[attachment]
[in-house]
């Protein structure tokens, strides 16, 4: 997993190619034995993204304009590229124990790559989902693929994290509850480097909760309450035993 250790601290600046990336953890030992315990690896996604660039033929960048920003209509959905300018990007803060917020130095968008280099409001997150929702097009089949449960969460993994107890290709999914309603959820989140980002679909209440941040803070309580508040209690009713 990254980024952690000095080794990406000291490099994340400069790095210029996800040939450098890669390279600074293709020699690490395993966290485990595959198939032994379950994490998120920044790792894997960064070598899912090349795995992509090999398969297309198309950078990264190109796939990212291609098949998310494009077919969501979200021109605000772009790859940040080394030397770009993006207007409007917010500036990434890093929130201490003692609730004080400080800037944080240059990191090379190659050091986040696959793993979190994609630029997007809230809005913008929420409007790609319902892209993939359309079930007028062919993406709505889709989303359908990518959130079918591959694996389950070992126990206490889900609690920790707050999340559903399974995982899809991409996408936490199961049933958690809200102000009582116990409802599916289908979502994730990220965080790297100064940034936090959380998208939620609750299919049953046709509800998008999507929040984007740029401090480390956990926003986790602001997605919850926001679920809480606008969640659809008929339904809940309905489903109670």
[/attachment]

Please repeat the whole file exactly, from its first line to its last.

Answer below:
[in-house]
């Protein structure tokens, strides 16, 4: 997993190619034995993204304009590229124990790559989902693929994290509850480097909760309450035993 250790601290600046990336953890030992315990690896996604660039033929960048920003209509959905300018990007803060917020130095968008280099409001997150929702097009089949449960969460993994107890290709999914309603959820989140980002679909209440941040803070309580508040209690009713 990254980024952690000095080794990406000291490099994340400069790095210029996800040939450098890669390279600074293709020699690490395993966290485990595959198939032994379950994490998120920044790792894997960064070598899912090349795995992509090999398969297309198309950078990264190109796939990212291609098949998310494009077919969501979200021109605000772009790859940040080394030397770009993006207007409007917010500036990434890093929130201490003692609730004080400080800037944080240059990191090379190659050091986040696959793993979190994609630029997007809230809005913008929420409007790609319902892209993939359309079930007028062919993406709505889709989303359908990518959130079918591959694996389950070992126990206490889900609690920790707050999340559903399974995982899809991409996408936490199961049933958690809200102000009582116990409802599916289908979502994730990220965080790297100064940034936090959380998208939620609750299919049953046709509800998008999507929040984007740029401090480390956990926003986790602001997605919850926001679920809480606008969640659809008929339904809940309905489903109670």